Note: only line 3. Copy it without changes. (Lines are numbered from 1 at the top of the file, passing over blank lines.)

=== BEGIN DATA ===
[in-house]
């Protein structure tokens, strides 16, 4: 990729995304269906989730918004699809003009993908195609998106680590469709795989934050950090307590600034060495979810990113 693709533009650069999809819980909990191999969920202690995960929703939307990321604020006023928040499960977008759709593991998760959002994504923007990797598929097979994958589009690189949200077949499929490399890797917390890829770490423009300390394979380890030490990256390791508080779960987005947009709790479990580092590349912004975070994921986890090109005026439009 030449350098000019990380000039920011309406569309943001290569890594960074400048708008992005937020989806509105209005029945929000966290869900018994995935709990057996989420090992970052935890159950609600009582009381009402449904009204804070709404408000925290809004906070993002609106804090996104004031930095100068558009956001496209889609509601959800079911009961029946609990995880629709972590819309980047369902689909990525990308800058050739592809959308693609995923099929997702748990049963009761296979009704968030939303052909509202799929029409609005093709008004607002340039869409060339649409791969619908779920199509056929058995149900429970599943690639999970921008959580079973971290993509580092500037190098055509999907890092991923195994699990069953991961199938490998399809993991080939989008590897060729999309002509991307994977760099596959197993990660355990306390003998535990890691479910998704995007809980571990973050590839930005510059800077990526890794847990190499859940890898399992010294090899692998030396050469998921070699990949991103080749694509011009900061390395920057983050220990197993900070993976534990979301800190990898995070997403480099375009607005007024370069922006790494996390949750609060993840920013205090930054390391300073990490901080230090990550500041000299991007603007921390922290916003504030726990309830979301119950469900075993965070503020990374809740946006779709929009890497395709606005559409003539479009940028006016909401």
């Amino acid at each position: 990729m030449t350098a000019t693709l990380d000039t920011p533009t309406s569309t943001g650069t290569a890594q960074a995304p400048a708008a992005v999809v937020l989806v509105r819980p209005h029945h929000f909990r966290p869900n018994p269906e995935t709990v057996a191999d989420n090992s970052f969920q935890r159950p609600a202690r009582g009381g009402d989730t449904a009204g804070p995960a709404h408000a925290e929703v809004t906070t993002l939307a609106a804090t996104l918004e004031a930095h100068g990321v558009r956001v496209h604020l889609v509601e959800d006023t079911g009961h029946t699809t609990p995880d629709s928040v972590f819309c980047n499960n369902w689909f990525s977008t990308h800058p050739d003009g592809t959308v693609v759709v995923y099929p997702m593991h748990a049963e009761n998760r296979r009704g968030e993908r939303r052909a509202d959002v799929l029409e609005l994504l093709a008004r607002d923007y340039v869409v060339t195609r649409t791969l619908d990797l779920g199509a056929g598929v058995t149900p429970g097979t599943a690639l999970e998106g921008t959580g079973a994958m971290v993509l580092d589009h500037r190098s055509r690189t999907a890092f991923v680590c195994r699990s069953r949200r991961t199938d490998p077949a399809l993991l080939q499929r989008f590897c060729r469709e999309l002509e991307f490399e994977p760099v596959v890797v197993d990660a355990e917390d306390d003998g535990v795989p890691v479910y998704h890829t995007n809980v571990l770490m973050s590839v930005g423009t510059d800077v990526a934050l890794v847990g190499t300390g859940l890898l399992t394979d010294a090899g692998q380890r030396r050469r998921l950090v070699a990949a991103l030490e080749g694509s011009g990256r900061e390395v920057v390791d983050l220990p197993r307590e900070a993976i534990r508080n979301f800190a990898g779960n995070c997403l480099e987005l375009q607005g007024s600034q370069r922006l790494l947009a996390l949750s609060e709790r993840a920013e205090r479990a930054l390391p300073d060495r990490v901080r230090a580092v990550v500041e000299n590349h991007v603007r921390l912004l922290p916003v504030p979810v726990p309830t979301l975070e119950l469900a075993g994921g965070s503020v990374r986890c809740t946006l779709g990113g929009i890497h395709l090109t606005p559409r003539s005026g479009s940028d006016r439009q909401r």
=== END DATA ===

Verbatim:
């Amino acid at each position: 990729m030449t350098a000019t693709l990380d000039t920011p533009t309406s569309t943001g650069t290569a890594q960074a995304p400048a708008a992005v999809v937020l989806v509105r819980p209005h029945h929000f909990r966290p869900n018994p269906e995935t709990v057996a191999d989420n090992s970052f969920q935890r159950p609600a202690r009582g009381g009402d989730t449904a009204g804070p995960a709404h408000a925290e929703v809004t906070t993002l939307a609106a804090t996104l918004e004031a930095h100068g990321v558009r956001v496209h604020l889609v509601e959800d006023t079911g009961h029946t699809t609990p995880d629709s928040v972590f819309c980047n499960n369902w689909f990525s977008t990308h800058p050739d003009g592809t959308v693609v759709v995923y099929p997702m593991h748990a049963e009761n998760r296979r009704g968030e993908r939303r052909a509202d959002v799929l029409e609005l994504l093709a008004r607002d923007y340039v869409v060339t195609r649409t791969l619908d990797l779920g199509a056929g598929v058995t149900p429970g097979t599943a690639l999970e998106g921008t959580g079973a994958m971290v993509l580092d589009h500037r190098s055509r690189t999907a890092f991923v680590c195994r699990s069953r949200r991961t199938d490998p077949a399809l993991l080939q499929r989008f590897c060729r469709e999309l002509e991307f490399e994977p760099v596959v890797v197993d990660a355990e917390d306390d003998g535990v795989p890691v479910y998704h890829t995007n809980v571990l770490m973050s590839v930005g423009t510059d800077v990526a934050l890794v847990g190499t300390g859940l890898l399992t394979d010294a090899g692998q380890r030396r050469r998921l950090v070699a990949a991103l030490e080749g694509s011009g990256r900061e390395v920057v390791d983050l220990p197993r307590e900070a993976i534990r508080n979301f800190a990898g779960n995070c997403l480099e987005l375009q607005g007024s600034q370069r922006l790494l947009a996390l949750s609060e709790r993840a920013e205090r479990a930054l390391p300073d060495r990490v901080r230090a580092v990550v500041e000299n590349h991007v603007r921390l912004l922290p916003v504030p979810v726990p309830t979301l975070e119950l469900a075993g994921g965070s503020v990374r986890c809740t946006l779709g990113g929009i890497h395709l090109t606005p559409r003539s005026g479009s940028d006016r439009q909401r």